Total U.S. 38%
Table 3.2
Percent change in
population, by province
37Patterns of Change Across the Physiographic Provinces
the Great Plains province once again registered the lowest rate of change and lowest
absolute change, reflecting the overall lower level of population growth linked to
in-migration in this portion of the study region. Although all provinces fell below
the national growth rate of 315%, there was clearly significant variation across the
provinces with respect to their ability to attract and retain population in the 65 years
and older age bracket.
Table 3.4 and Fig. 3.4 depict changes across the eight physiographic provinces
in the percentage of the population with at least 1 year of college-level education.
The largest increases occurred in the Southern Rocky Mountains province, where
the percentage of the adult population with this level of educational attainment
grew from under 15% in 1970 to nearly 40% by 2000. The lowest increase in this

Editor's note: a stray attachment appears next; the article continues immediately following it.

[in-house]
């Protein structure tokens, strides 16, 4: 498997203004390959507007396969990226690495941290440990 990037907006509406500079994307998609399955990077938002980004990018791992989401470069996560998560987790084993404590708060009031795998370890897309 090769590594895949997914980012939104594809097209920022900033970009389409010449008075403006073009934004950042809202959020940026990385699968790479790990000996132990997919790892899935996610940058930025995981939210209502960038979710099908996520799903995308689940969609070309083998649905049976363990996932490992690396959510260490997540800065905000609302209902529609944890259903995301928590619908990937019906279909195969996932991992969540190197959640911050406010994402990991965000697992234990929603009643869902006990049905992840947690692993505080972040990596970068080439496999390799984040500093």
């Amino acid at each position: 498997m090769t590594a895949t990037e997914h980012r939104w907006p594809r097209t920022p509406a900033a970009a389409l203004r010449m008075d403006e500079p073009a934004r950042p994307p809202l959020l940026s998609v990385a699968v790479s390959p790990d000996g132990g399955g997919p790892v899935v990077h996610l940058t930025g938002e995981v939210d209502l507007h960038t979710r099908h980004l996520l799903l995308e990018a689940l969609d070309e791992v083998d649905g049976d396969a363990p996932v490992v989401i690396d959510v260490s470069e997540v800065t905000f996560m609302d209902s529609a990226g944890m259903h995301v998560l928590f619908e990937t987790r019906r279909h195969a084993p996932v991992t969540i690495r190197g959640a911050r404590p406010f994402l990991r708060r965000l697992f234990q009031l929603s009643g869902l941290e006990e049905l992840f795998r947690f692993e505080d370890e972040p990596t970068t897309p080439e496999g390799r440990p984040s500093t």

indicator of educational attainment occurred in the Columbia Plateau province,
Basin and Range
Retiree Population by Province
1980 1990 2000
Colorado Plateau
Columbia Plateau
Great Plains
Wyoming Basin
Northern Rocky Mountains
Middle Rocky Mountains
Southern Rocky Mountains
Total Population in province
Fig. 3.3 Change in total population age 65 and older, by province
70–80 80–90 90–00 70–00
Basin and Range 46% 41% 46% 200%
Colorado Plateaus 40% 31% 26% 132%
Columbia Plateau 41% 16% 17% 92%
Great Plains 24% 13% 21% 70%
Wyoming Basin 27% 29% 29% 111%
Northern Rocky 36% 22% 45% 142%
Middle Rocky 38% 15% 29% 105%
Southern Rocky 27% 28% 42% 132%
Total U.S. 315%